I stayed up last night watching the webcasts for the annular eclipse, which commenced at around 11.30pm local time in Belfast. I was certainly not alone – I noted that many of the feeds had audiences of hundreds of thousands of people, all eagerly awaiting a glimpse of totality. Those poor Panasonic guys up on top of Mt Fuji – I’m sure it was still an amazing experience, but it did look rather miserable. It was great to see the eclipse from a variety of feeds. I found myself flicking across different feeds, and I have to confess that I became so tired that I did not actually see any live feeds of the eclipse making landfall in the US.. Thanks again to all those involved in live feeds – it is much appreciated. Even if I did fall asleep.
In just over ten hours, the annular eclipse of 2012 will begin at sunrise in China. The shadow of the moon will make it’s way across the earth, across the pacific and over the western part of North America until sunset in Texas. I plan to watch the event on live webcasts – something that I have not done before. You see, I am usually on the ground eagerly awaiting the arrival of the shadow. So this will be quite a different experience. I wonder if I will also share the excitement, thrill and goosebumps watching it unfold live.
I can see a few advantages actually. I have none of the anxiety associated with what the cloud will be doing at the time of totality, as I will be sitting in the comfort of my living room in Belfast instead of at the mercy of sinister clouds. I also am able to view live webcasts from several locations across the path of totality – something that is obviously impossible to do live. It is also easier on my bank account too. I will be watching the feeds from China, Japan and the US, and have a wide range of choice regarding location based upon where people are providing their feeds from. Currently I am thinking of using the http://events.slooh.com site which will be feeding live from Japan and then the US. But I will spend a little time now searching for feeds provided by eclipse chasers I know, so I can feel perhaps a little more connected to the eclipse.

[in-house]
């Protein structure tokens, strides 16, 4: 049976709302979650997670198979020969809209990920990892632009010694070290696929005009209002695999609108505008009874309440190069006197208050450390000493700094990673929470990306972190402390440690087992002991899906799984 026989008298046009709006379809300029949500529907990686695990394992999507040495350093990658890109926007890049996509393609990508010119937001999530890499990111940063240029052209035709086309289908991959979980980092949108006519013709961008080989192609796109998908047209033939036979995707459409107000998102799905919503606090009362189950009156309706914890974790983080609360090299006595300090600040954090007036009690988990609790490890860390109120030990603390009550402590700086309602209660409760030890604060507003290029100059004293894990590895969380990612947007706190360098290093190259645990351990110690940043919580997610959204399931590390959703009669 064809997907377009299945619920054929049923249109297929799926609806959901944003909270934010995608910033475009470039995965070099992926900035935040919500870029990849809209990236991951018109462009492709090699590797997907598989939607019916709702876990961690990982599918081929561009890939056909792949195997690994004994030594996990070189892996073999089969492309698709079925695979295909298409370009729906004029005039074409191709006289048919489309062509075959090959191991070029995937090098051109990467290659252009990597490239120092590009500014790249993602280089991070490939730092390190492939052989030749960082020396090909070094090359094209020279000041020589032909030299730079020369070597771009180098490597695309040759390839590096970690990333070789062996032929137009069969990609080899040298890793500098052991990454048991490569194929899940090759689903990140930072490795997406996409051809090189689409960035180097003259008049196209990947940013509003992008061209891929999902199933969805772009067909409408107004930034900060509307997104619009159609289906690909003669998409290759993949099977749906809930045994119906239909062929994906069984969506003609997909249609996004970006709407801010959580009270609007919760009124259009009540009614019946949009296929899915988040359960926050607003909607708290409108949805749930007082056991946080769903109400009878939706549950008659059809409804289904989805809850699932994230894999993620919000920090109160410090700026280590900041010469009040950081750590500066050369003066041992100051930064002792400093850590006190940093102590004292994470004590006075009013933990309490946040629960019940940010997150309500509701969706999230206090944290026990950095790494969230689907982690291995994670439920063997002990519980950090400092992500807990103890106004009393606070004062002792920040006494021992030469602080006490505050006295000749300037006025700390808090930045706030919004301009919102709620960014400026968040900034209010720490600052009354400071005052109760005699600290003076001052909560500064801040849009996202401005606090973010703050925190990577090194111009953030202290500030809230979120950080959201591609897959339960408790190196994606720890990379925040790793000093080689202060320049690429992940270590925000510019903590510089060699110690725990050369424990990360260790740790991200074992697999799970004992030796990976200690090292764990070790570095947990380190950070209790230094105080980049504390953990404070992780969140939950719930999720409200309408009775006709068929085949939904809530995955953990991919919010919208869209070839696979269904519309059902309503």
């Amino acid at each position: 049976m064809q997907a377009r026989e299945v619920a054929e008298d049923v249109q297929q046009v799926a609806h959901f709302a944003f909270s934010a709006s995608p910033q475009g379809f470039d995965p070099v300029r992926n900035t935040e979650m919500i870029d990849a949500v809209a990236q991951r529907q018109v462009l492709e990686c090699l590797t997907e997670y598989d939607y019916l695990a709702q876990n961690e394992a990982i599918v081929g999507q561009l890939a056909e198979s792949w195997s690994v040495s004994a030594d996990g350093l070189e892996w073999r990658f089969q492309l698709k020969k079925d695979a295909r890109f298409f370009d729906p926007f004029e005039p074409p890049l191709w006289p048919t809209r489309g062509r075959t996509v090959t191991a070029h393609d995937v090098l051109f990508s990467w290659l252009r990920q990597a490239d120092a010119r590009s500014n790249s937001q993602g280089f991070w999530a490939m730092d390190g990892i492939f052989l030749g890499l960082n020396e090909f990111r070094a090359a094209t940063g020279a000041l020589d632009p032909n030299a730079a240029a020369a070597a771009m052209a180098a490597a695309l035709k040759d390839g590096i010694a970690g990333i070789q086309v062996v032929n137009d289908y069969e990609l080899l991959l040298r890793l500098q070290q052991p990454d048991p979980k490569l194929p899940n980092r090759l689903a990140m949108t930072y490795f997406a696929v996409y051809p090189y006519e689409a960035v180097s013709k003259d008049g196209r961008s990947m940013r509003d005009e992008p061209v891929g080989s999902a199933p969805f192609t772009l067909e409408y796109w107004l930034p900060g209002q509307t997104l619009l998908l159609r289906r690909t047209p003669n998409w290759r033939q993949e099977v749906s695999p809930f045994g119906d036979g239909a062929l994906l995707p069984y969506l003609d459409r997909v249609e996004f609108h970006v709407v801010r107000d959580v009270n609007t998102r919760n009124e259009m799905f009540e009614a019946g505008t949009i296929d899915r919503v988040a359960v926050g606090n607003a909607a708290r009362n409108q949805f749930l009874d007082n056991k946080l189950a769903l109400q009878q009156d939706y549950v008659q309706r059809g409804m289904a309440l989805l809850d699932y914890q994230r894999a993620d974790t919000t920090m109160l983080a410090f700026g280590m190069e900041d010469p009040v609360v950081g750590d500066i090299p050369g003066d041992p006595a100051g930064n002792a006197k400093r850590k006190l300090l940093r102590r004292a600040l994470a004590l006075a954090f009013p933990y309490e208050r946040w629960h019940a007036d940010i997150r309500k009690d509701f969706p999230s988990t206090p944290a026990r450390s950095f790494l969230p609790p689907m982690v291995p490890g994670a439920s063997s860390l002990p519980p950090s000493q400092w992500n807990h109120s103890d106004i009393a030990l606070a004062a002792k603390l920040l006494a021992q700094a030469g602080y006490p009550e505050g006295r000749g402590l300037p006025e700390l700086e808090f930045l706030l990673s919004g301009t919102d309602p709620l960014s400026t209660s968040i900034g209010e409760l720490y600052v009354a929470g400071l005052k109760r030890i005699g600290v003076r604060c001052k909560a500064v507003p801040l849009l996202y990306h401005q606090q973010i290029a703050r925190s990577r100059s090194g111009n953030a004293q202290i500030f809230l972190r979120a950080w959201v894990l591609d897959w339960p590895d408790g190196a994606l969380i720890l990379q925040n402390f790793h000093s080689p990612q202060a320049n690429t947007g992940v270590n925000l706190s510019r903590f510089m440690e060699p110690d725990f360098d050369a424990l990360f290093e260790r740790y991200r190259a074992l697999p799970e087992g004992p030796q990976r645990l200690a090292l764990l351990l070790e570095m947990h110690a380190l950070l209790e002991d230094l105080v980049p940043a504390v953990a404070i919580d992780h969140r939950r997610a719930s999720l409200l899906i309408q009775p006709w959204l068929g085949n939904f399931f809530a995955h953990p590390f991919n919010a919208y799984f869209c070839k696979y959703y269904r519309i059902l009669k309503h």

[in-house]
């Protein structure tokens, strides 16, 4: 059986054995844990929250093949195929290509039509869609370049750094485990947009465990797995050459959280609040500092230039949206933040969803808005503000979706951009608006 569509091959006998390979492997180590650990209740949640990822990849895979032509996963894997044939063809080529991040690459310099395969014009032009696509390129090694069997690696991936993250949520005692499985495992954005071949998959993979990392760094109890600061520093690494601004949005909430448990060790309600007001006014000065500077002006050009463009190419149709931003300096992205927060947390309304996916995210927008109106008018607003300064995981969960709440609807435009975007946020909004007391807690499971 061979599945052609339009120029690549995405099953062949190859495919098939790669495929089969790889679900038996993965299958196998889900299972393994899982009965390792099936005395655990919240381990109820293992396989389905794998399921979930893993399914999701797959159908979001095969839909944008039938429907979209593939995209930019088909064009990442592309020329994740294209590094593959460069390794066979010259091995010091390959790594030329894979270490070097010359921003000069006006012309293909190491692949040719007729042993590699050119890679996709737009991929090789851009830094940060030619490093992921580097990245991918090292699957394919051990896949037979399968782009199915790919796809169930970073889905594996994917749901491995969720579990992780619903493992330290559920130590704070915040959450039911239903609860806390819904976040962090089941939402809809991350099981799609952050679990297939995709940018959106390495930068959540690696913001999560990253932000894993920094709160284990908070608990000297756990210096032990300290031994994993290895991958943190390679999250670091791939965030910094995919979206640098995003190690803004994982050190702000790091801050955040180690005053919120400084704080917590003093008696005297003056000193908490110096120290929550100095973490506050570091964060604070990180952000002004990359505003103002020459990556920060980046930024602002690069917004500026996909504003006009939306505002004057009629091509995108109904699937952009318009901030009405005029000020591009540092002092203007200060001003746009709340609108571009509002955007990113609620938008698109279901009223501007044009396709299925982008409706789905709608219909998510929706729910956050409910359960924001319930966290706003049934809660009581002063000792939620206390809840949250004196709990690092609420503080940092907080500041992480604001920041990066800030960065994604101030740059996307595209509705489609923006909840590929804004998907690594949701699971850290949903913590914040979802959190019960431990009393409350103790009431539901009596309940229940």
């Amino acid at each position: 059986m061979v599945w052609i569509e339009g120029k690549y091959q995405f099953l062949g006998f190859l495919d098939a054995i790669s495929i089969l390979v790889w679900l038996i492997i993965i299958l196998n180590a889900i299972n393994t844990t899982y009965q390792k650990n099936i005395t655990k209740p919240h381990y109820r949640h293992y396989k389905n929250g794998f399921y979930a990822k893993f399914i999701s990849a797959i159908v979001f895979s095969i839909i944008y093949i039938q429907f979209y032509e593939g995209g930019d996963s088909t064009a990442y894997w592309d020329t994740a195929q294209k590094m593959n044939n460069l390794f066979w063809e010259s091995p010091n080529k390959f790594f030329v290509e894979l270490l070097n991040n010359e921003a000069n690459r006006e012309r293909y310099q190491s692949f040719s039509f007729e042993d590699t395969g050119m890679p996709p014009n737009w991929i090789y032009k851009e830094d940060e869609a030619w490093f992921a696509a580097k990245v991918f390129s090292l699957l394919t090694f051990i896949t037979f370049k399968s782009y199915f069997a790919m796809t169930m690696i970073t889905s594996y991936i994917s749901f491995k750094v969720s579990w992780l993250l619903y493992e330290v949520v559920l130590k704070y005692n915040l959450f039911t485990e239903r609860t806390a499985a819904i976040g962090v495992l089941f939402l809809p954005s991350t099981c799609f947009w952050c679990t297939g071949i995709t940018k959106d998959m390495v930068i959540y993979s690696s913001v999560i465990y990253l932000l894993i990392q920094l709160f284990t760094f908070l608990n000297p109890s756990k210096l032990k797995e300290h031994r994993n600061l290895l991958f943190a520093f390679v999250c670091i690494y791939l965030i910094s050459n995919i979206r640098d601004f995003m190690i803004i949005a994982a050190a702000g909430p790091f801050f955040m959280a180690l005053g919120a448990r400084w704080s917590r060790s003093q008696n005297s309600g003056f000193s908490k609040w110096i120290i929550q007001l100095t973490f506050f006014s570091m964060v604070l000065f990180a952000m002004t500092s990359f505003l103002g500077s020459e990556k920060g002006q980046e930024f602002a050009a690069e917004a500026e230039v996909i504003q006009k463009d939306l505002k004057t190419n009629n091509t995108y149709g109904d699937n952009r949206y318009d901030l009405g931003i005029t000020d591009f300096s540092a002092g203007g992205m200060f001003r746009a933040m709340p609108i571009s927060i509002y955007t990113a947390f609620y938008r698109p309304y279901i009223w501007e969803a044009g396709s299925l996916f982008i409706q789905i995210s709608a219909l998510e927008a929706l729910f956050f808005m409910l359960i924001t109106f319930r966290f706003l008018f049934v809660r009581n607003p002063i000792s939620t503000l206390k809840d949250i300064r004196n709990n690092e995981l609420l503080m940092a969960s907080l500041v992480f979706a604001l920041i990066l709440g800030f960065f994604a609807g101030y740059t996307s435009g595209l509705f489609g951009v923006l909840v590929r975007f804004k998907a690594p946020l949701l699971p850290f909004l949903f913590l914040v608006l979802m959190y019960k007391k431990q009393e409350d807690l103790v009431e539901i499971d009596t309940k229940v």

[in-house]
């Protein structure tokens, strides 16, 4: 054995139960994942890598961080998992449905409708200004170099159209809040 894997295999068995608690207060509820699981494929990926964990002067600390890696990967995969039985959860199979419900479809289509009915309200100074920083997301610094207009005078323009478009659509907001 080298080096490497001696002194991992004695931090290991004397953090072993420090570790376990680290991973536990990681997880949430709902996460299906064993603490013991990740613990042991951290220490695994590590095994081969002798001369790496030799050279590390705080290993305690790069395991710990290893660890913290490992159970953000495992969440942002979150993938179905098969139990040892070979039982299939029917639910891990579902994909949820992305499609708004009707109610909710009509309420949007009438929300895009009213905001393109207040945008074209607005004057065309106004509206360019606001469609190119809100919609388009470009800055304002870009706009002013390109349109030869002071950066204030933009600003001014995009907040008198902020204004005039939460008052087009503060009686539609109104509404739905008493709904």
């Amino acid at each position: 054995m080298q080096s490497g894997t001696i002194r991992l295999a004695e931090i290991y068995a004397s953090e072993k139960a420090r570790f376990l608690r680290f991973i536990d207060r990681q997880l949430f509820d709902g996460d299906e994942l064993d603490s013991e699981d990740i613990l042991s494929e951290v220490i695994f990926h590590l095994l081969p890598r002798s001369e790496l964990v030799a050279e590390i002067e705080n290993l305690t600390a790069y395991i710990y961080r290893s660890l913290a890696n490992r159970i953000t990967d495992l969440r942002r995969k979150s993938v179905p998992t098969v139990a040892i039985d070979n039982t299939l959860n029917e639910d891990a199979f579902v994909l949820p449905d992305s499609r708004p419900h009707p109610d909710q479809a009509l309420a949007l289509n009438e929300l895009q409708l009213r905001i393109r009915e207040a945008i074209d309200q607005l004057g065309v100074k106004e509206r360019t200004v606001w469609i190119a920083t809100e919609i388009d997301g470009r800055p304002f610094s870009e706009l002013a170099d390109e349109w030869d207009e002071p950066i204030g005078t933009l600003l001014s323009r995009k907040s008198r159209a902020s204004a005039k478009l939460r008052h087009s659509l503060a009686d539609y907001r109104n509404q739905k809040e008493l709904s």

But, as all eclipse chasers know, watching it on a screen in no way compares to being there and experiencing an eclipse. I might be comfortable, with no anxiety and lots of choice, but I am the one who is missing out.